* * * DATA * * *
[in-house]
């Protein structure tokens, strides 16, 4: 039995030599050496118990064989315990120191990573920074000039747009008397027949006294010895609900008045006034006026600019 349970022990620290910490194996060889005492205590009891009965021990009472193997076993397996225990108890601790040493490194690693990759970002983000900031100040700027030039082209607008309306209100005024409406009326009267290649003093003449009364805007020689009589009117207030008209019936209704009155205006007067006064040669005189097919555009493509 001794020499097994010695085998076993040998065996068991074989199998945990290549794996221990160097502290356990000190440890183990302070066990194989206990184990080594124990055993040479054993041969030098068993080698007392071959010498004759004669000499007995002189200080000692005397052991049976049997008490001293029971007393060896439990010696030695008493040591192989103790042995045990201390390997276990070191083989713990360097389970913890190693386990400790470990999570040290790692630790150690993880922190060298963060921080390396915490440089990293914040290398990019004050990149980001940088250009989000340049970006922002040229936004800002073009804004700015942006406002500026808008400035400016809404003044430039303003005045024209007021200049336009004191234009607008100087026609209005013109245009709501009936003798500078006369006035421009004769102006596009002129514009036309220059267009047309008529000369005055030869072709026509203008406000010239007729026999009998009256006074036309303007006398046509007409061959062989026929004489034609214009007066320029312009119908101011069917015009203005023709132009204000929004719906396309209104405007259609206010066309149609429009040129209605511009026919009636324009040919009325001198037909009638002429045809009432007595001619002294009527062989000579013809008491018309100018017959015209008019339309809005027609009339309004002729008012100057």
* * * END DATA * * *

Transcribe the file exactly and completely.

[in-house]
């Protein structure tokens, strides 16, 4: 039995030599050496118990064989315990120191990573920074000039747009008397027949006294010895609900008045006034006026600019 349970022990620290910490194996060889005492205590009891009965021990009472193997076993397996225990108890601790040493490194690693990759970002983000900031100040700027030039082209607008309306209100005024409406009326009267290649003093003449009364805007020689009589009117207030008209019936209704009155205006007067006064040669005189097919555009493509 001794020499097994010695085998076993040998065996068991074989199998945990290549794996221990160097502290356990000190440890183990302070066990194989206990184990080594124990055993040479054993041969030098068993080698007392071959010498004759004669000499007995002189200080000692005397052991049976049997008490001293029971007393060896439990010696030695008493040591192989103790042995045990201390390997276990070191083989713990360097389970913890190693386990400790470990999570040290790692630790150690993880922190060298963060921080390396915490440089990293914040290398990019004050990149980001940088250009989000340049970006922002040229936004800002073009804004700015942006406002500026808008400035400016809404003044430039303003005045024209007021200049336009004191234009607008100087026609209005013109245009709501009936003798500078006369006035421009004769102006596009002129514009036309220059267009047309008529000369005055030869072709026509203008406000010239007729026999009998009256006074036309303007006398046509007409061959062989026929004489034609214009007066320029312009119908101011069917015009203005023709132009204000929004719906396309209104405007259609206010066309149609429009040129209605511009026919009636324009040919009325001198037909009638002429045809009432007595001619002294009527062989000579013809008491018309100018017959015209008019339309809005027609009339309004002729008012100057």